St. Martin's Press
Etgar Keret's short stories often describe encounters between people with cultural differences, but he discounts the notion that his fiction is meant to be political.
Etgar Keret is often called Israel's hippest young writer. His deadpan descriptions of life among ordinary people — often young people — offer a window on a surreal world that is at once funny and sad.
People often read the stories — such as one about a homeless man who threatens to shoot himself if he's not given money for a cup of coffee — as parables about conflicts between different segments of society in the Middle East. That impression was strengthened by the publication in Britain of Gaza Blues. Keret wrote the book with London-based Palestinian author Samir el-Youssef.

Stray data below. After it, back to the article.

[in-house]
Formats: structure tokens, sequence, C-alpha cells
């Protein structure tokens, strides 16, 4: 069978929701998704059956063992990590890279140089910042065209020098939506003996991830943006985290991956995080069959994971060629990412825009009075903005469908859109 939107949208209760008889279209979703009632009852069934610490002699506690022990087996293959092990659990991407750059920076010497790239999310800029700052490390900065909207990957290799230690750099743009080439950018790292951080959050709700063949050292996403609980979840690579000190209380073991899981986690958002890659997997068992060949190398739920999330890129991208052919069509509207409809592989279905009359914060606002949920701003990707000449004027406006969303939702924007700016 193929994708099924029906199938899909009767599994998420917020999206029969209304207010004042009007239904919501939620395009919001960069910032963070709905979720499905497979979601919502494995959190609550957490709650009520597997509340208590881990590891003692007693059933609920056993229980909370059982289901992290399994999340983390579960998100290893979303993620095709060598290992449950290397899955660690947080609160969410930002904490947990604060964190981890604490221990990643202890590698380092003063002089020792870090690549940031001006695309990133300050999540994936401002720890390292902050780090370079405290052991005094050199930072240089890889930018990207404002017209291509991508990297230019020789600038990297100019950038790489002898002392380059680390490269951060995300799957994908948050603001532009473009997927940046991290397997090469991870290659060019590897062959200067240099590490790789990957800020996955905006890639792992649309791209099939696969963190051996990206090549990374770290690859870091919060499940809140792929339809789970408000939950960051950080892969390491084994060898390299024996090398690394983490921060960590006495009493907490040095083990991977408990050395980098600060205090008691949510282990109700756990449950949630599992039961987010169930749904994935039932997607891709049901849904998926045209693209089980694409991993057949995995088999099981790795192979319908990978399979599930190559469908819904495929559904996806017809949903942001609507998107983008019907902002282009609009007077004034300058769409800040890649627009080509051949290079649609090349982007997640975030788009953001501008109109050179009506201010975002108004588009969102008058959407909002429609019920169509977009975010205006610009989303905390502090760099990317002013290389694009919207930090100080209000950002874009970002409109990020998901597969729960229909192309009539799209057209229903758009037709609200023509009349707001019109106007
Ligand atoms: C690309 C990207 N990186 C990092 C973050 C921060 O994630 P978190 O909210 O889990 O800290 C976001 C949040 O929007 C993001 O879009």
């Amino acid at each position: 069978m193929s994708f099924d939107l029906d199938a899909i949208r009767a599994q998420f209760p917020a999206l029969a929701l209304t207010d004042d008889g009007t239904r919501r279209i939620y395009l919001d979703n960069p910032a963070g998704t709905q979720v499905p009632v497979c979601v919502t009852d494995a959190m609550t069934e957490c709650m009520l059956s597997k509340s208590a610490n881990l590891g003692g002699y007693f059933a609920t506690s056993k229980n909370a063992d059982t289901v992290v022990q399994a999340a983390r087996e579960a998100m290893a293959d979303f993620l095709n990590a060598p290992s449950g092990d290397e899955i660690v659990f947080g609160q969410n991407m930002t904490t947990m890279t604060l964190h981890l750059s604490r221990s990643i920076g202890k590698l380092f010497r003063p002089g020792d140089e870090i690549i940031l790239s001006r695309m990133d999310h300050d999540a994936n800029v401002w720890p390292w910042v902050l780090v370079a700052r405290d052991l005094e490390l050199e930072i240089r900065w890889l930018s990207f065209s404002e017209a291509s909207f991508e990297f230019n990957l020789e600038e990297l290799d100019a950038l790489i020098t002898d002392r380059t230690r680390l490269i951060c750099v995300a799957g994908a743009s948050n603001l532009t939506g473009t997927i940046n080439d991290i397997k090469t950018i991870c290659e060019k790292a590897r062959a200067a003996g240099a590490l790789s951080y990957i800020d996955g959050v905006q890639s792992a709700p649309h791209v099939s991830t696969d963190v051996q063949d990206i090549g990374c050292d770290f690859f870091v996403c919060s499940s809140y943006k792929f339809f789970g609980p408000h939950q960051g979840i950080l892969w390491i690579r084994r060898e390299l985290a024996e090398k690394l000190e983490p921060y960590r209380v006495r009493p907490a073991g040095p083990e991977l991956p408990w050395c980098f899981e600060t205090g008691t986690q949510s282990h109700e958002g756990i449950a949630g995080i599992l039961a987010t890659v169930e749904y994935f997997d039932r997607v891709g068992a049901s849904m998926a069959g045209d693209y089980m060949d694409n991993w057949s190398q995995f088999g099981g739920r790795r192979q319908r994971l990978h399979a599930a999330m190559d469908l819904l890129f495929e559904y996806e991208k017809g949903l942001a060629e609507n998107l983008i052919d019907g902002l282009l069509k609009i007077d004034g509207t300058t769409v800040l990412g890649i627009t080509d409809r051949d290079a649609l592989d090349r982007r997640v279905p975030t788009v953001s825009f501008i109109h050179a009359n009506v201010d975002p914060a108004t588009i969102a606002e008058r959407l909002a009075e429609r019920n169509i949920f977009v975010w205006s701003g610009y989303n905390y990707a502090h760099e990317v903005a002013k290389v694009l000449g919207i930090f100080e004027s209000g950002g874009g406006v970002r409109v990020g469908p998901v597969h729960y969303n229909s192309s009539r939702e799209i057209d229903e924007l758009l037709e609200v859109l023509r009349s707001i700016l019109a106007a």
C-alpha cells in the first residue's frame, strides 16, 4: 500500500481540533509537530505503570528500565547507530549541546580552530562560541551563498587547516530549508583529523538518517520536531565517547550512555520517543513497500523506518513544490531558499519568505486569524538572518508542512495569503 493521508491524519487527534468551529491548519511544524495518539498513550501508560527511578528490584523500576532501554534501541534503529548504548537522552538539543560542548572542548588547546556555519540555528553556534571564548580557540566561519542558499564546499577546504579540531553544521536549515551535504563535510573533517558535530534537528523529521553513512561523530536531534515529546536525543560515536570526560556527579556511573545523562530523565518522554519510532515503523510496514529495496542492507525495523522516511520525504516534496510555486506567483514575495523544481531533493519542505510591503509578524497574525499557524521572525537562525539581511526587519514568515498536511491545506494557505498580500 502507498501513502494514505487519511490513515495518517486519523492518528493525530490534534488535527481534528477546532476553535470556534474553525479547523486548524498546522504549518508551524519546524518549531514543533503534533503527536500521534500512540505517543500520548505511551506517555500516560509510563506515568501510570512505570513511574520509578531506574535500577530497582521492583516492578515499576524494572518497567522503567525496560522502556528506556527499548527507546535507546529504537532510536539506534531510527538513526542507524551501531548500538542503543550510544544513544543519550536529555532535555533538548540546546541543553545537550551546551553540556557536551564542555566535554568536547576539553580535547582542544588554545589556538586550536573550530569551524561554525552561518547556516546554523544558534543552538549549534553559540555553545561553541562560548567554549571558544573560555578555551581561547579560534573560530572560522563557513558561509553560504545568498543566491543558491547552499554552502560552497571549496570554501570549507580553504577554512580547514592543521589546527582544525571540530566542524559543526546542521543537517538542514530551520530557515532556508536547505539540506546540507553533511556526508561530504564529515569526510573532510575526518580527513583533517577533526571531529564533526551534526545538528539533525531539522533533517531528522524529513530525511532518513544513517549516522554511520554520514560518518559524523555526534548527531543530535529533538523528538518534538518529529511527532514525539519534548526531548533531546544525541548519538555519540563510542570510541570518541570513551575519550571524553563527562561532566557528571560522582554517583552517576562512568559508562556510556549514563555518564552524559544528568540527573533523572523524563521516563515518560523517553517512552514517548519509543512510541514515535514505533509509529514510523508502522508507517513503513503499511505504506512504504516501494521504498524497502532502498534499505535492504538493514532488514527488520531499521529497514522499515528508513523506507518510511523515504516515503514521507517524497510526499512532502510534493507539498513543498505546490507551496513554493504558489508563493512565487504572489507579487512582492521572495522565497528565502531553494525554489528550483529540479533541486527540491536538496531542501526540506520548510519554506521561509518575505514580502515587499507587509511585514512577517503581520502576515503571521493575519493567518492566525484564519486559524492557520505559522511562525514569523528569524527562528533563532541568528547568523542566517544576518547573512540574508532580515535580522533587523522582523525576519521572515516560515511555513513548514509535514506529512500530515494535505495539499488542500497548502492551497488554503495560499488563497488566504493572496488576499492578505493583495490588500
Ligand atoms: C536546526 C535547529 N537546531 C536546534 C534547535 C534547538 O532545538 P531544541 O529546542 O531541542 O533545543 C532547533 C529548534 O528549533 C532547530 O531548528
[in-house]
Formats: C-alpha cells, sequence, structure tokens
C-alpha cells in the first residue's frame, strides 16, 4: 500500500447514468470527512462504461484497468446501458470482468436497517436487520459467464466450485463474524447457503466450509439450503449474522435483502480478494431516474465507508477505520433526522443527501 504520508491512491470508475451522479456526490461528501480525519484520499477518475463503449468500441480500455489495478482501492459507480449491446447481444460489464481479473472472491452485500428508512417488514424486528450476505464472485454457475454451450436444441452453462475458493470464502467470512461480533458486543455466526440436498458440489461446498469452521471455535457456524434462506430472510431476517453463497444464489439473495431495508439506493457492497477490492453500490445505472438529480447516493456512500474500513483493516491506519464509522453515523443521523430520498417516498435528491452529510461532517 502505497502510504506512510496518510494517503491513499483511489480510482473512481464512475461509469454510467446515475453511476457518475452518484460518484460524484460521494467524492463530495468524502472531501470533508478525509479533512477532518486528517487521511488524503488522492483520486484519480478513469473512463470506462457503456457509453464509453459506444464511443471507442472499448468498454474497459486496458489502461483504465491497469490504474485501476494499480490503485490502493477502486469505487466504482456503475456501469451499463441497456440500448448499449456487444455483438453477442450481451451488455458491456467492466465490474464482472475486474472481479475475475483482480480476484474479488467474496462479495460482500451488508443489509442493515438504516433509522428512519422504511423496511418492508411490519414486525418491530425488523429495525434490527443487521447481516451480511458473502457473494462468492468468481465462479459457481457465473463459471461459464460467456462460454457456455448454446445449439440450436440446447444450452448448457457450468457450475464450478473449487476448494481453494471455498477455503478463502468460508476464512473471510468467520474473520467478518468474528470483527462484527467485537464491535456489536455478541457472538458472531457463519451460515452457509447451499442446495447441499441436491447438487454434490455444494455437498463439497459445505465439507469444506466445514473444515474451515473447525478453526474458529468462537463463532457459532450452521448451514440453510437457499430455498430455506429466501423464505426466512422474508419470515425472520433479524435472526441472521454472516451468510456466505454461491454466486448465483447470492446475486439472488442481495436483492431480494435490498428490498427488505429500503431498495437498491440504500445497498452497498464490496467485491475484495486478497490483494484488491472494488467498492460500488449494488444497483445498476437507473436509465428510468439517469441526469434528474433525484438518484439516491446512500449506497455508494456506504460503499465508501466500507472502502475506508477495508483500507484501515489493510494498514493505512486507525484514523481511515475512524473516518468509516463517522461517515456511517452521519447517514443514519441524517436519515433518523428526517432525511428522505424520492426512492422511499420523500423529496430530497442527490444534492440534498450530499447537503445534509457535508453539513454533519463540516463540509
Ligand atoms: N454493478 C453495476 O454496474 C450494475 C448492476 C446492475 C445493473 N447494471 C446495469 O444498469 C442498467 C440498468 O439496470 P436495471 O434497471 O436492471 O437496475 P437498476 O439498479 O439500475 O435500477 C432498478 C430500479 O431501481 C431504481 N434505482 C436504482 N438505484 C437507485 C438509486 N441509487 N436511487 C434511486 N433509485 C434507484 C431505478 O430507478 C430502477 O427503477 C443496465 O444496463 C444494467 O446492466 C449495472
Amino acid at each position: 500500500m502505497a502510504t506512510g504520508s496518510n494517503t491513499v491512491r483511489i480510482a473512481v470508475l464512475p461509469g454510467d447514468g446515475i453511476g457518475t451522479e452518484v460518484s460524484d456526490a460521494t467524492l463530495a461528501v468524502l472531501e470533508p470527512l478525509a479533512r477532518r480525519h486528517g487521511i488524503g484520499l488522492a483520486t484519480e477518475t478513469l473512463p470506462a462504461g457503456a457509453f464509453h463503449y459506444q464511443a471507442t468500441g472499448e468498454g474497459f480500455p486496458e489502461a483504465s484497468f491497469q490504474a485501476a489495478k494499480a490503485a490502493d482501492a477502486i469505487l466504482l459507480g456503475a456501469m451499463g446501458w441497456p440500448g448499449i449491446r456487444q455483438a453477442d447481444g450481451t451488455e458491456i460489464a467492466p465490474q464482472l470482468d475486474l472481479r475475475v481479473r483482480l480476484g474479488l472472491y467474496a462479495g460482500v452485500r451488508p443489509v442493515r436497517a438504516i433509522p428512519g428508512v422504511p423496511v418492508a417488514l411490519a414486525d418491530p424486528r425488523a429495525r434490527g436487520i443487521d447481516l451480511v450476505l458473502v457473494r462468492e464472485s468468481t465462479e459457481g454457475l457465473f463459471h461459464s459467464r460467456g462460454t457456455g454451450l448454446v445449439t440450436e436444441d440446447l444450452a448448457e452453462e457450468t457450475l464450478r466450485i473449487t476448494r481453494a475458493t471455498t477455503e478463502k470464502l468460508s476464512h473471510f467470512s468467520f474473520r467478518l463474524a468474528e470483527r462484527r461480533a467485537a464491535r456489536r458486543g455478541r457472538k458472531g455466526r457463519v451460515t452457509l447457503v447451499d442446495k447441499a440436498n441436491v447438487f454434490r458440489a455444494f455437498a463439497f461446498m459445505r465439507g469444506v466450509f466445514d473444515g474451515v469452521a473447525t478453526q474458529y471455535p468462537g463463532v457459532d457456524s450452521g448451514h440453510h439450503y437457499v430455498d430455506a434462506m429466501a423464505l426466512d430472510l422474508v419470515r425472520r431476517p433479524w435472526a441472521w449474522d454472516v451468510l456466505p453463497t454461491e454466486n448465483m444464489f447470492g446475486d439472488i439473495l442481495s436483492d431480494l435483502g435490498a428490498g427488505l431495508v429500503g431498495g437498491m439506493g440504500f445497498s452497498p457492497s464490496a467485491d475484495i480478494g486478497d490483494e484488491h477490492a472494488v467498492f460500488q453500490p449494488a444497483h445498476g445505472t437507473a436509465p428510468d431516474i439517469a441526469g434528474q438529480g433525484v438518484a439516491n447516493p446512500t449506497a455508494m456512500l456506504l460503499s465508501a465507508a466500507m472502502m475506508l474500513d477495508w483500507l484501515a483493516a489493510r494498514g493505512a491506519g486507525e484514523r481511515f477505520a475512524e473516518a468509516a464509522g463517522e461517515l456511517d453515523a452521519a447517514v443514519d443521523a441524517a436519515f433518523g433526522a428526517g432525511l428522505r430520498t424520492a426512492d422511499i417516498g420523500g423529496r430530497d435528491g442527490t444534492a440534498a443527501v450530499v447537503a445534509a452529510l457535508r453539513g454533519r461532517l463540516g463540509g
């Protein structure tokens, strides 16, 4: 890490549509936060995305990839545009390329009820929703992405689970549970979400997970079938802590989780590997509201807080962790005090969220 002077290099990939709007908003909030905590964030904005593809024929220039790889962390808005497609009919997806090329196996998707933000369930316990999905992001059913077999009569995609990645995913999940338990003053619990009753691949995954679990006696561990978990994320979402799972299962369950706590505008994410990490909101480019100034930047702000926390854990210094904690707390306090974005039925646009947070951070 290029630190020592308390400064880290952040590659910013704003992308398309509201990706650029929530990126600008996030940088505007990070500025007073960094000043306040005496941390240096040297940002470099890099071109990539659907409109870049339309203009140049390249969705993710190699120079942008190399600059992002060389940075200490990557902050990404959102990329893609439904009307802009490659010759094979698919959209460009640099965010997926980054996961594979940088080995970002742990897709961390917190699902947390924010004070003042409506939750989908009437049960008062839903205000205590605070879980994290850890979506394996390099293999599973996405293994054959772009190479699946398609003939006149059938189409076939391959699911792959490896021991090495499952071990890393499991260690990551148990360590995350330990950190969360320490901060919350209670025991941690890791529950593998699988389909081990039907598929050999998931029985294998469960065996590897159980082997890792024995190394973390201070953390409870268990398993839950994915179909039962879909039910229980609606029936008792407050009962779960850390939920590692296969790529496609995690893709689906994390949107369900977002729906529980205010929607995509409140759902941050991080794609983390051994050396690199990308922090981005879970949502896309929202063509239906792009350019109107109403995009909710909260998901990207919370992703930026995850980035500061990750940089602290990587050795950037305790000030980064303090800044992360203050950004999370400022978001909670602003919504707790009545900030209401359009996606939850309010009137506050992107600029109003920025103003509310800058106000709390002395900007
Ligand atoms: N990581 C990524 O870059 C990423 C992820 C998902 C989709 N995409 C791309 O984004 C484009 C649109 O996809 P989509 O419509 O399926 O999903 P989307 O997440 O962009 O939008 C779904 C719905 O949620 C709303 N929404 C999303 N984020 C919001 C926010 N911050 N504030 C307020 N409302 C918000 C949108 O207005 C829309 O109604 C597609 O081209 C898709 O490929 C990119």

But Keret tells NPR's Neda Ulaby that he and other Israeli writers of his generation have a less political goal in mind:
"We want to fight for the ability to be normal," he says. "We want to fight for the ability to talk about what's private. To talk about emotions... and not our emotions in the national context."
Keret's second collection of stories, The Nimrod Flipout, will be published in the United States in the spring.